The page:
Taxes and Investing: What First-Time Investors Need to Know About Filing Taxes

If you made any investments last year, there are some things you should think about when you file your taxes.

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Investing is an excellent way to grow wealth, but it can also have implications for your taxes. As a first-time investor, it’s important to understand how taxes and investing work together: how your earnings will impact your tax situation, and how to report all income properly. We’ve broken down common tax situations investors may encounter and how to deal with them.

What Investors Should Keep in Mind When Filing Taxes

1. Capital Gains Tax

A capital gain is a profit you earn when you sell an asset — often real estate or stock — for more than you bought it. Capital gains are taxed, but the rate you’ll pay depends on what type of gain it was, which is determined by how long it was held.

  • A short-term capital gain comes from the sale of an asset you owned for one year or less. These gains are simply taxed at the same rate as your regular income.
  • A long-term capital gain happens when you sell an asset that you hold for more than one year before you sell. These gains are taxed a bit differently. Depending on your income, you’ll pay a capital gains tax rate of either 0%, 15%, or 20%.

Here’s what the income brackets for long-term capital gains look like for the 2020 tax year:

Tax Filing Status 0% 15% 20%
Single Up to $40,000 $40,001 to $441,450 More than $441,450
Married Filing Jointly Up to $80,000 $80,001 to $496,600 More than $496,600
Married Filing Separately Up to $40,000 $40,001 to $248,300 More than $248,300
Head of Household Up to $53,600 $53,601 to $469,050 More than $469,050

Keep in mind that a capital gain on a single asset might not result in a tax liability. Capital gains can be offset by capital losses. Captial losses occur when you sell an asset for less than you bought it. You’re taxed on your net gain after accounting for any capital losses you had. If your capital losses exceed your capital gains, you can reduce your taxable income. Capital losses that exceed capital gains can also offset your ordinary income like wages up to $3,000, lowering your taxable income. Capital losses greater than $3,000 can carry forward and be used to offset income in future tax years.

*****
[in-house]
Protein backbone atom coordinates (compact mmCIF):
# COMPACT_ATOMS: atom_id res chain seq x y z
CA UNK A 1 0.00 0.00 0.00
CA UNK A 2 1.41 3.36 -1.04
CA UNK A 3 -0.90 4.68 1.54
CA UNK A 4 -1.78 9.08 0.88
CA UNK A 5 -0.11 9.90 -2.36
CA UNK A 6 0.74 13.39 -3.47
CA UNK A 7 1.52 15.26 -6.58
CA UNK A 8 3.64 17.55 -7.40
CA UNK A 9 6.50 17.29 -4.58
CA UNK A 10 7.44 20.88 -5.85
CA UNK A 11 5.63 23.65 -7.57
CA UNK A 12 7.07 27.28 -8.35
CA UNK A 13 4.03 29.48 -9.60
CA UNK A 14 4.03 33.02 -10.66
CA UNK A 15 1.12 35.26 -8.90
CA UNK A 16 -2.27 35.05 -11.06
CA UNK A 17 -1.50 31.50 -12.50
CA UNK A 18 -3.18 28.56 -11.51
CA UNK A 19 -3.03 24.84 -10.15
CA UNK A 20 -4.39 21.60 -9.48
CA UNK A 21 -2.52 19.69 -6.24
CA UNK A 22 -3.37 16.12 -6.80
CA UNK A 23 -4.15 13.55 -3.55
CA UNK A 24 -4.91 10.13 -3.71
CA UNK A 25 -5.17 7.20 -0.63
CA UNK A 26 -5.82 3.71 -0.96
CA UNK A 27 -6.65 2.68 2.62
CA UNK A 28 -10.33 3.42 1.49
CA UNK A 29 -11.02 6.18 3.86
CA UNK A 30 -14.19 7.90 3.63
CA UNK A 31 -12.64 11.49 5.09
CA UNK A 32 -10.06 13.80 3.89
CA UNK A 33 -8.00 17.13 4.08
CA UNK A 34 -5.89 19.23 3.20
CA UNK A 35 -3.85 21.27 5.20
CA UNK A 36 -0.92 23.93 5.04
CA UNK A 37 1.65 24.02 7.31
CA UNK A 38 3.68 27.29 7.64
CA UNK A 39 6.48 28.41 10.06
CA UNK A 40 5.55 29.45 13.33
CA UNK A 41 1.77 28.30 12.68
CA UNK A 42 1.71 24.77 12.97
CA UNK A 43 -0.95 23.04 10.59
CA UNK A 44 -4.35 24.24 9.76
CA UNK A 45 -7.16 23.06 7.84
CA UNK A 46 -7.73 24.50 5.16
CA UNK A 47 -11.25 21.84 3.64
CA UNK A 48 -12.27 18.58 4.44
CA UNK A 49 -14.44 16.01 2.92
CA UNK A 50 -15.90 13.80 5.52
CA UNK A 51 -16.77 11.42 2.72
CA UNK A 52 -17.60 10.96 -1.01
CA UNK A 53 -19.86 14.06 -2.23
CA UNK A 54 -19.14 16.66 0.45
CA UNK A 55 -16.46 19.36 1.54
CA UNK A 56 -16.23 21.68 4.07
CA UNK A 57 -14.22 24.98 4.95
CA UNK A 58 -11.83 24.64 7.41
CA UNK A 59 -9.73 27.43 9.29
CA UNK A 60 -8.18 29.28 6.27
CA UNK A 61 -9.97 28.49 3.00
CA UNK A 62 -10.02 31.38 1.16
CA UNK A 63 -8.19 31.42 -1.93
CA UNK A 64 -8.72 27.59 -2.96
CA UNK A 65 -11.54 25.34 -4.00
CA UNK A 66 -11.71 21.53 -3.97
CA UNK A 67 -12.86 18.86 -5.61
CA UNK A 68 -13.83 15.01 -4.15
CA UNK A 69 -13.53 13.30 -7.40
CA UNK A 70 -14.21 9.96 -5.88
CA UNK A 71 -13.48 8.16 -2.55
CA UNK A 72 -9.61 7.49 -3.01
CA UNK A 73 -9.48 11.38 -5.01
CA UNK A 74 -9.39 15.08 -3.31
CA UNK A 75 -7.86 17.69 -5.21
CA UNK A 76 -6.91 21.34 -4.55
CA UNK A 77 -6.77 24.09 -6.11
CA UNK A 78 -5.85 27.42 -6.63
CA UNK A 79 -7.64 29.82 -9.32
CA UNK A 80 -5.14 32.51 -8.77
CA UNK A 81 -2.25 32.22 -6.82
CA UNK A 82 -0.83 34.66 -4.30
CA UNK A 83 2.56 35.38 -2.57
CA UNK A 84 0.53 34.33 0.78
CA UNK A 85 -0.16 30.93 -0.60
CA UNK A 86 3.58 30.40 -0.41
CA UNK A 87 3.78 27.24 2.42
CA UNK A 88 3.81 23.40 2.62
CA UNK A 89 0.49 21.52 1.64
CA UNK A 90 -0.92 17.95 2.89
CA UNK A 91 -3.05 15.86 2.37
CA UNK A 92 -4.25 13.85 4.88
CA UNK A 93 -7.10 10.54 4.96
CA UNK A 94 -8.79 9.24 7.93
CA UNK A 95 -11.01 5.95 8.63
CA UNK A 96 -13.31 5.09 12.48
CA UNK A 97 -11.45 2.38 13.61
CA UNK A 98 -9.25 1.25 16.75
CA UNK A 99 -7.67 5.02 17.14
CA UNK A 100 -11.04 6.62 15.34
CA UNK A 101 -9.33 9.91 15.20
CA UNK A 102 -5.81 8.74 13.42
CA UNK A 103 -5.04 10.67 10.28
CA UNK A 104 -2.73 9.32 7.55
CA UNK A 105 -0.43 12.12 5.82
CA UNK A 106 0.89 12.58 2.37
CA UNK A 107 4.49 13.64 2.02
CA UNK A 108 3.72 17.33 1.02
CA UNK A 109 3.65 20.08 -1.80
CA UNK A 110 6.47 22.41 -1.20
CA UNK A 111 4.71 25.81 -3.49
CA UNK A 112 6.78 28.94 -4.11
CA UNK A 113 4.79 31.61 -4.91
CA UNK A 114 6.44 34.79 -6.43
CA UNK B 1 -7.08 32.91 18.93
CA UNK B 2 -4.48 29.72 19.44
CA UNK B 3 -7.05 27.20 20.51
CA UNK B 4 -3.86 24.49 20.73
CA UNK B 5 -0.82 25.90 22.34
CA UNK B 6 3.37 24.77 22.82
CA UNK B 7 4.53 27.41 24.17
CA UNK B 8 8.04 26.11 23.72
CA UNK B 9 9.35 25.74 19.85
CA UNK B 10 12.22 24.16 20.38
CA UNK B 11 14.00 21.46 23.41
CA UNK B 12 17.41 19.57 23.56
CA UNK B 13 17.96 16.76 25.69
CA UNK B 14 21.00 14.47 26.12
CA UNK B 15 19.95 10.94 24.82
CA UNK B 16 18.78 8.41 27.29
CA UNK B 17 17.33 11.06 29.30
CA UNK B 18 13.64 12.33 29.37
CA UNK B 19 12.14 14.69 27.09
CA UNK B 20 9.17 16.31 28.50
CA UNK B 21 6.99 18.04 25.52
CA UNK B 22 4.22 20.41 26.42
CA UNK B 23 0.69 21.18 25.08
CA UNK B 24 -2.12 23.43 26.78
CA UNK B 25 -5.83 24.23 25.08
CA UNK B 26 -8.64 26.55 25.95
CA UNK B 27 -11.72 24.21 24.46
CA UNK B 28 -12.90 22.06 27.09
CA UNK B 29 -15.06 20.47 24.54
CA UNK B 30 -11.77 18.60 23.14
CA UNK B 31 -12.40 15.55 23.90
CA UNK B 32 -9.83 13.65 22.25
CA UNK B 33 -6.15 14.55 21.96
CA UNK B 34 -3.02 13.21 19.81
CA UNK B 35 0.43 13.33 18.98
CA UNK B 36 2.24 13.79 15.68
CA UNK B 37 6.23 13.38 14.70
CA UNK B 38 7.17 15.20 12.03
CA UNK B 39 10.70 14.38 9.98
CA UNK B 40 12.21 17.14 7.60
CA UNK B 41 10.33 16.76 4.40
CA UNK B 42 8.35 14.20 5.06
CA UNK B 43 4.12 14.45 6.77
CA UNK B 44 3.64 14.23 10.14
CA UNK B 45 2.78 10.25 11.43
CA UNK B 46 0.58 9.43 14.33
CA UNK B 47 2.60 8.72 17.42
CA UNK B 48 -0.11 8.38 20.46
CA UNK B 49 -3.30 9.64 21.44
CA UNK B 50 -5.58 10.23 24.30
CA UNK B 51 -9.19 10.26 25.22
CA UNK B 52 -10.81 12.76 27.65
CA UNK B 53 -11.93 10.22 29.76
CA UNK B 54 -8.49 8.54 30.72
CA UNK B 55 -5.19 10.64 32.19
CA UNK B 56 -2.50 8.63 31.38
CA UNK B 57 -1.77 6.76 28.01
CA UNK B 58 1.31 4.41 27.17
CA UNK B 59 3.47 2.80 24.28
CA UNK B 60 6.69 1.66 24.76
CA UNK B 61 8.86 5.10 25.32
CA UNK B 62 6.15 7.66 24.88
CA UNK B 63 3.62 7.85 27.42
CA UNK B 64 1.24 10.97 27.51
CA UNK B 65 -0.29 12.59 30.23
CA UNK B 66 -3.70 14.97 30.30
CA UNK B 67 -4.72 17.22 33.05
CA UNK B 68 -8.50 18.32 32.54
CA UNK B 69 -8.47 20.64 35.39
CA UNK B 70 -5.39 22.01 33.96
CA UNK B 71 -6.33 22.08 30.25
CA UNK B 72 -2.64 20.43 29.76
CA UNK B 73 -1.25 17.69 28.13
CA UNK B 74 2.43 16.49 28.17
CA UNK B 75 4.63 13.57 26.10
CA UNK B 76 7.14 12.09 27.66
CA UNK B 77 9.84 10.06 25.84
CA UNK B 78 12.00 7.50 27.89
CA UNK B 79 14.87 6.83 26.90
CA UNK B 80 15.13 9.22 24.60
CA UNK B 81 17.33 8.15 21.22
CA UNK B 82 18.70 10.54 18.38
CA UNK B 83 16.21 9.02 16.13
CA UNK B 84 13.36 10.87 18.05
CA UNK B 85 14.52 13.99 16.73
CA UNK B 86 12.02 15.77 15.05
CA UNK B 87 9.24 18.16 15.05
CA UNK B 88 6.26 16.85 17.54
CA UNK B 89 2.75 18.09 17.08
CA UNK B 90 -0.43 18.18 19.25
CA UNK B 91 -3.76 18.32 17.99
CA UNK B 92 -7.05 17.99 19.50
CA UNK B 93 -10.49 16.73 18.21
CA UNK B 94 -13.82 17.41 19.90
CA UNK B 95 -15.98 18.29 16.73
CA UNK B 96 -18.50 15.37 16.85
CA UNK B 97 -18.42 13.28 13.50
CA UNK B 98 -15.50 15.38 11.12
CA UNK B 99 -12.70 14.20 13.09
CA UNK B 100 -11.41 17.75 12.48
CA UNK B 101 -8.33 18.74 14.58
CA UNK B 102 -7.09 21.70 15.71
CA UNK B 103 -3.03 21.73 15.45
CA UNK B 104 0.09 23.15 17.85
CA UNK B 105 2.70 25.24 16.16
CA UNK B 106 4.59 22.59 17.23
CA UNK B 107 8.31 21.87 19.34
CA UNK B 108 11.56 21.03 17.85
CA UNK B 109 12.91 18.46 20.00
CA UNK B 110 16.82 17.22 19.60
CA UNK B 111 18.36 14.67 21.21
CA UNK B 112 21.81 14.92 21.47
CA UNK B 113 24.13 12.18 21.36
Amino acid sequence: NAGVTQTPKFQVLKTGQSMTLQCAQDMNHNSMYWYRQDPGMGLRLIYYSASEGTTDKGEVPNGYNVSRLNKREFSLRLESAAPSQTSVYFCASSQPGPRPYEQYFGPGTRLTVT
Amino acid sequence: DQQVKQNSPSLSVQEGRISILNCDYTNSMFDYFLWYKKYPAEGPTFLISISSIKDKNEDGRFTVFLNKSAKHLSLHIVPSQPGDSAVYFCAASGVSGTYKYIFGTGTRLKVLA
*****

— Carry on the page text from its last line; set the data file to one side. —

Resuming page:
You claim your capital gains or losses on IRS Form 8949 and then summarize them on Schedule D of IRS Form 1040. To make sure you are filing correctly, consider using a tax preparation service like TurboTax. With TurboTax, you are not required to know tax rules or forms. If you are an investor TurboTax can automatically import and upload 1,550 stock transactions and 2,250 crypto transactions at once avoiding manual entry and helping you accurately figure out your gains and losses. And with TurboTax, you can get special guidance from a tax expert on your investments.

Find out more in our TurboTax review.

2. Net Investment Income Tax

The net investment income tax is a tax that certain investors must pay if their modified adjusted gross income (MAGI) exceeds a certain amount.

Your MAGI is based on your adjusted gross income, plus any untaxed foreign income, non-taxable Social Security benefits, and tax-exempt interest.

You’ll be subject to the net investment income tax if your MAGI exceeds the following:

Filing Status MAGI Threshold
Single $200,000
Married Filing Jointly $250,000
Married Filing Separately $125,000

The net investment income tax rate is 3.8% and applies to investment income that includes, but isn’t limited it:

  • Capital gains
  • Dividends
  • Interest
  • Rental and royalty income
  • Passive income
This tax doesn’t apply to any non-investment income. Your wages, active business income, government benefits, and other tax-exempt investment income aren’t subject to the next investment income tax.

If you’re subject to the net investment income tax, you can use IRS form 8960 to calculate your tax liability and report it on IRS Form 1040. Read more about tax-efficient investing here.

3. Interest Income

If you received interest income throughout the year, you must pay taxes on those earnings. Many people receive this type of income throughout the year, often without even realizing it. Interest income can come from sources that include, but aren’t limited to: